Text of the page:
The decision of the Federal Government to increase the age of imported used vehicles from 10 years to 15 years has led to a marginal increase in the number of such vehicles brought into the country. However, the government is set to review the policy following criticisms by stakeholders, RASHEED BISIRIYU writes An increase of over 30 per cent may have been recorded in the importation of used cars into Nigeria, about three months after the Federal Government raised the age limit from 10 years to 15 years, investigation has shown.
But dealers of tokunbo cars, as the vehicles are popularly called, say nothing has changed in terms of sales figure. They claim that the new government policy, announced in November last year, had not translated into higher sales for them.
But a review of the policy may be in the offing, following continued criticism by local auto manufacturers, dealers and other concerned industrialists.
A circular from the Federal Ministry of Finance with reference number; BD.12237/S.403/Vol.1/206 and dated November 19, 2010, which was sent to relevant agencies, including the Nigeria Customs Service, stated that the President had granted an “extension of the age of used motor vehicles to be imported into the country from 10 years to 15 years from the year of manufacture.”
This has generated a heated debate from the public, with manufacturers and dealers of new vehicles vehemently condemning the policy as being retrogressive and capable of frustrating current plans to make more Nigerians drive new cars.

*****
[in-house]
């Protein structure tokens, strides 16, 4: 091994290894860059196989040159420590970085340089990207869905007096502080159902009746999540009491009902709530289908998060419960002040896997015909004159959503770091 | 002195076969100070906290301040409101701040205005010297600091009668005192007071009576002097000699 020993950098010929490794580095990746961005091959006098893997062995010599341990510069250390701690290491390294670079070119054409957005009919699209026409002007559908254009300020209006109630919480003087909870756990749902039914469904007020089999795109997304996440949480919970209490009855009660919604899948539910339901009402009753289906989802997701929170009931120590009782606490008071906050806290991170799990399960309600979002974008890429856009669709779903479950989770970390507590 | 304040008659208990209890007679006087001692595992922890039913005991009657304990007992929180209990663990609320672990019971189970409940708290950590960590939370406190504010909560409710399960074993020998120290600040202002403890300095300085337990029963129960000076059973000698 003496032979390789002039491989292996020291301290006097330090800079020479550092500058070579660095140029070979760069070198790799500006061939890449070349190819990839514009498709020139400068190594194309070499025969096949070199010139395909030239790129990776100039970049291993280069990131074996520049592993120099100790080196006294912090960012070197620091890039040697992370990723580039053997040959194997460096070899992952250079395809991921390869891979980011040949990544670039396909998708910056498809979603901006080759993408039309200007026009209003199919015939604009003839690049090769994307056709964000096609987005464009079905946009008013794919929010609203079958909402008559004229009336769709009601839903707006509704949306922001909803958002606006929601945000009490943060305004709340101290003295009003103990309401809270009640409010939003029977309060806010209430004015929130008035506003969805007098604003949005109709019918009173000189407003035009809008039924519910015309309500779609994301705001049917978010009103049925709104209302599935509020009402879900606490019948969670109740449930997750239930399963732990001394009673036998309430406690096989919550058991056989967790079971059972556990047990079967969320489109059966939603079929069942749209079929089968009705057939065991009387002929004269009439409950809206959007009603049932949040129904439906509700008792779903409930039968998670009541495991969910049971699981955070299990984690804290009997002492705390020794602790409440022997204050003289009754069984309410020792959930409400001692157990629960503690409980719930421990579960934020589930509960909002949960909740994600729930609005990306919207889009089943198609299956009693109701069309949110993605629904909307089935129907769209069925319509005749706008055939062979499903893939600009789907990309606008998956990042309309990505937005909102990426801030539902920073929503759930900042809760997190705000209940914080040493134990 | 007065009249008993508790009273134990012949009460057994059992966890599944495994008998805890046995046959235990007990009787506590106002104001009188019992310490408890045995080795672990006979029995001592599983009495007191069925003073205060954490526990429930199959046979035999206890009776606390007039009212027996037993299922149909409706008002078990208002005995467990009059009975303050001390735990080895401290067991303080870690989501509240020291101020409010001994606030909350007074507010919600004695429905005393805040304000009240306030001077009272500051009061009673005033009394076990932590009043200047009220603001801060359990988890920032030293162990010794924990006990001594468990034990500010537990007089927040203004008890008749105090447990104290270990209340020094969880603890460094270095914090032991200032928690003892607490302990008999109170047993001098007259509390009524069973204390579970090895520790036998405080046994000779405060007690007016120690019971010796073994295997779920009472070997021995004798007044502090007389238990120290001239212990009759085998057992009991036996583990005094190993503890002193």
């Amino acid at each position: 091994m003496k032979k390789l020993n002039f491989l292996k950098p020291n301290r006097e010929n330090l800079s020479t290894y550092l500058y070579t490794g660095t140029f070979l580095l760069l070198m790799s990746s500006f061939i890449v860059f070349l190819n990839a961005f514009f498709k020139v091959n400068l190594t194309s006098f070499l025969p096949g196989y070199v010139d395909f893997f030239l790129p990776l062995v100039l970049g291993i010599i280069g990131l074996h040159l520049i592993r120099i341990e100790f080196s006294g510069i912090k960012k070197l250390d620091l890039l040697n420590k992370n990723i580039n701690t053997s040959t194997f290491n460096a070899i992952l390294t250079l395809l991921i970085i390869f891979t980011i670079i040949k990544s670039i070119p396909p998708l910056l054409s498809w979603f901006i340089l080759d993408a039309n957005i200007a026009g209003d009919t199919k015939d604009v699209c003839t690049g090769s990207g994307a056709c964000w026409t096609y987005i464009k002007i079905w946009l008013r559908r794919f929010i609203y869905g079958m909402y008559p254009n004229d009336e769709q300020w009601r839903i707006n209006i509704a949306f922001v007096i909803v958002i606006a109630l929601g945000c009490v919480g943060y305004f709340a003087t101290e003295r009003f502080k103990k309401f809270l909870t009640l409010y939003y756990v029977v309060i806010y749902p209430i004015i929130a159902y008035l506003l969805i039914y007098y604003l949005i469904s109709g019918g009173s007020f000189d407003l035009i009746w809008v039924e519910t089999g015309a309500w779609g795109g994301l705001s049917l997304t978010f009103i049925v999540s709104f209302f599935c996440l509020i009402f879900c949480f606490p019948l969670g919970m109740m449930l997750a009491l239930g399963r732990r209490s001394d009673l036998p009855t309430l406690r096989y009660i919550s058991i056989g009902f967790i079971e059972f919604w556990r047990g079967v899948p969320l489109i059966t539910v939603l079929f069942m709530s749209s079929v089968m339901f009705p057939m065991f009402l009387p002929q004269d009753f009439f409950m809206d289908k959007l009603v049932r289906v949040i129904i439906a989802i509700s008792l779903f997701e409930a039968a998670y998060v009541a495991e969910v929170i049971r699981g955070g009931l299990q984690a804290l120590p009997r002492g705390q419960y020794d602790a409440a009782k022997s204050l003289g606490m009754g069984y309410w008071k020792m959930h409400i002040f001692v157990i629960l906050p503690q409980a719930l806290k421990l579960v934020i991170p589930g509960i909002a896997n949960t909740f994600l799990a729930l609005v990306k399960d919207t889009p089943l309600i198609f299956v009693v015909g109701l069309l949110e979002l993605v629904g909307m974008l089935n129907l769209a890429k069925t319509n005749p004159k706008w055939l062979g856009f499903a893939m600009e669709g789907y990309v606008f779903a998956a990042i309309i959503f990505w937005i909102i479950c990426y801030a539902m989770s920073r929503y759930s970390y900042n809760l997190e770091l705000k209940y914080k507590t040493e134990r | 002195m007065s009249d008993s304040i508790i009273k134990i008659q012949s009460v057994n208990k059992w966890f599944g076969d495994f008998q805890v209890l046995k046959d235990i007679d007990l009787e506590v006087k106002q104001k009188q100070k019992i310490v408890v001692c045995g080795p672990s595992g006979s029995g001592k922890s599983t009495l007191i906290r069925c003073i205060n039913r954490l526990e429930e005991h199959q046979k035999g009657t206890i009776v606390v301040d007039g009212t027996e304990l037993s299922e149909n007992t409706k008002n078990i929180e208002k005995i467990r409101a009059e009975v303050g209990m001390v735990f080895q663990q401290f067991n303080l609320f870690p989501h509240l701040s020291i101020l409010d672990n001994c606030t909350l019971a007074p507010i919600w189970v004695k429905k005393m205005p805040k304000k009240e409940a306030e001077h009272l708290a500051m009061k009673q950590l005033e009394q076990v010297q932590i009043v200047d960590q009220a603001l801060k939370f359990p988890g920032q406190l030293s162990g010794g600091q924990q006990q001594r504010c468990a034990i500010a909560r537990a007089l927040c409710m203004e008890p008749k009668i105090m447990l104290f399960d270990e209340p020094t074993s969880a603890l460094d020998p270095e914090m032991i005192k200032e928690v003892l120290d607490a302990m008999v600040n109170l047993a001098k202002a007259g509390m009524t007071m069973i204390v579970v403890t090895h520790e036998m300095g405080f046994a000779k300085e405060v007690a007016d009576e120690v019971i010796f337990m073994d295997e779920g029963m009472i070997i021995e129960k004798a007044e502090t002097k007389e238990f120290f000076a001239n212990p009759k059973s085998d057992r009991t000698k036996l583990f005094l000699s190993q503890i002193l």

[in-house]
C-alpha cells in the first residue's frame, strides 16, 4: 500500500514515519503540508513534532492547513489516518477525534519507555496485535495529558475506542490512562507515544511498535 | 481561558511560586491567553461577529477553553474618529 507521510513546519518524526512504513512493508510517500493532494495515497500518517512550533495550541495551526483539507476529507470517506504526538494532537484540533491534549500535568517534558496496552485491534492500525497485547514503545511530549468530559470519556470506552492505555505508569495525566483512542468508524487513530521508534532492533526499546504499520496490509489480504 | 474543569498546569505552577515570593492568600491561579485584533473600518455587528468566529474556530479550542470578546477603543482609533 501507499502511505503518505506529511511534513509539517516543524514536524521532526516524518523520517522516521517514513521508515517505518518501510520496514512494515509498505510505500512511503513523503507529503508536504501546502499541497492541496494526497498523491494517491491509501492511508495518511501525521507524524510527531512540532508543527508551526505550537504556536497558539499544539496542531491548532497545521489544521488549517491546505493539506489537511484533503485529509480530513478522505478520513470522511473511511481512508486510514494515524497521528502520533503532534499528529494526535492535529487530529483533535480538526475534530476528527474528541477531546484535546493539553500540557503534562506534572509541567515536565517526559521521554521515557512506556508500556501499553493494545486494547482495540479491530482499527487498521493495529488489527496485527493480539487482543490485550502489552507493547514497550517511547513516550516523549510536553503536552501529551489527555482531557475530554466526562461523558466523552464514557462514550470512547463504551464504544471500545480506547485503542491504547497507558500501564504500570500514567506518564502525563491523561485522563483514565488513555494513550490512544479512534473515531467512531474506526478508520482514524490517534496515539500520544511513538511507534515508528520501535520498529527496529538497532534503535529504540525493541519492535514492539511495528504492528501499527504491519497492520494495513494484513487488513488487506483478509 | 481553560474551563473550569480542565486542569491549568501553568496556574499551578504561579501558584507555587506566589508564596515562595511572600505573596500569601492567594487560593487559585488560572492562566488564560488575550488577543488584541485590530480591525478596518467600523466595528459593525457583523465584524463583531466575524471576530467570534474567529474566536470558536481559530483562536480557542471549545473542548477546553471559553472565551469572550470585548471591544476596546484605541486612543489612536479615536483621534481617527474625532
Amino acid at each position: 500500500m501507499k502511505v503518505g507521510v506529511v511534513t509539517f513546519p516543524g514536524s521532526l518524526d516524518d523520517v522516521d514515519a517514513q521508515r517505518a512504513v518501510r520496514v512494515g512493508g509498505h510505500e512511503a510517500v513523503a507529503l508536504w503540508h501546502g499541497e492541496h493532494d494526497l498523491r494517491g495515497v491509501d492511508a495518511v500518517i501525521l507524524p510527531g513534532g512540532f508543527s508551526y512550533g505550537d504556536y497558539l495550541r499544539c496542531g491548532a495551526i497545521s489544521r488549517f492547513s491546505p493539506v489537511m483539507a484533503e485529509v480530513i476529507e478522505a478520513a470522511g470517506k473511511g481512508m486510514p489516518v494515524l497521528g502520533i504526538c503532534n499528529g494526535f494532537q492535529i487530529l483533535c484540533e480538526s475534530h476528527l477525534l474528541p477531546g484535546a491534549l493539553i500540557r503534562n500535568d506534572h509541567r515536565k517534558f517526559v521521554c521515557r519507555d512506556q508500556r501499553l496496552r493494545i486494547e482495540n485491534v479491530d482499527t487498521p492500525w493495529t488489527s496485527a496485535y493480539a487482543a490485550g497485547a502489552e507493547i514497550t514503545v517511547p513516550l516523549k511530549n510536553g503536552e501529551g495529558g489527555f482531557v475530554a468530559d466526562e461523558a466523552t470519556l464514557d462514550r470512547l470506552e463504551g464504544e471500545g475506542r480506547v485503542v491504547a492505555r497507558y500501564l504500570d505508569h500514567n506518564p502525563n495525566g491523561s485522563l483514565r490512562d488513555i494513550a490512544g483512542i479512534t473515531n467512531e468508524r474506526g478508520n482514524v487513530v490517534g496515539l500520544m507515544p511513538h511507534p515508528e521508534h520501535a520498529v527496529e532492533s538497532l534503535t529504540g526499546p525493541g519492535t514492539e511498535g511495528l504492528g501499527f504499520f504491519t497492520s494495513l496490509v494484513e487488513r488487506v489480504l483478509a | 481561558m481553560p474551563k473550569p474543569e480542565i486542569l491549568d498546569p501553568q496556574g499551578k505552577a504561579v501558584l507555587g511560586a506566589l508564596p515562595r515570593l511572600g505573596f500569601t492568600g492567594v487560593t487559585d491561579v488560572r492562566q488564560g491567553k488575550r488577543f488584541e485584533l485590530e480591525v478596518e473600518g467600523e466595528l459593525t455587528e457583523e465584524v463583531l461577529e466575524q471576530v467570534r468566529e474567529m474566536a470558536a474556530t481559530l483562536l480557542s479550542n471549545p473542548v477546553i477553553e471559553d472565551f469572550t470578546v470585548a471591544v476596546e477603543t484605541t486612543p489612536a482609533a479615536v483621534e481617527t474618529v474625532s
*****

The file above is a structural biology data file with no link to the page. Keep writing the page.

The Nigerian Automotive Manufacturers Association, which decried the policy, noted that its negative impact outweighed the short term benefits and, therefore, called for stricter control of the inflow of used vehicles.
The association also said that overused vehicles, which could no longer satisfy the emission standards in their countries of origin, would be imported to Nigeria. This, it stressed, would add to the country’s environmental problems and drain its resources.
An investigation conducted by our correspondent in Lagos on Saturday, indicated that a marginal increase had been recorded in the number of used vehicles imported into the country since January, when the 15 year age limit was expected to have taken effect.
The Public Relations Officer, NCS, PTML Command, Lagos, Mr. Chris Ogbonna, put the increase at about 30 per cent.
Although Ogbonna could not give accurate figure of vehicles that came into the country after the announcement because he was not with the record, he said, “Generally, there ought to be an increase in the cars. It may not be an upsurge. For instance, if we were having 100 cars before now, it should be between 120 cars and 130 cars now.”
Figures obtained by our correspondent from the Nigerian Ports Authority on the shipping position from January 28 to March 10, 2011, lent credence to the Customs man’s position.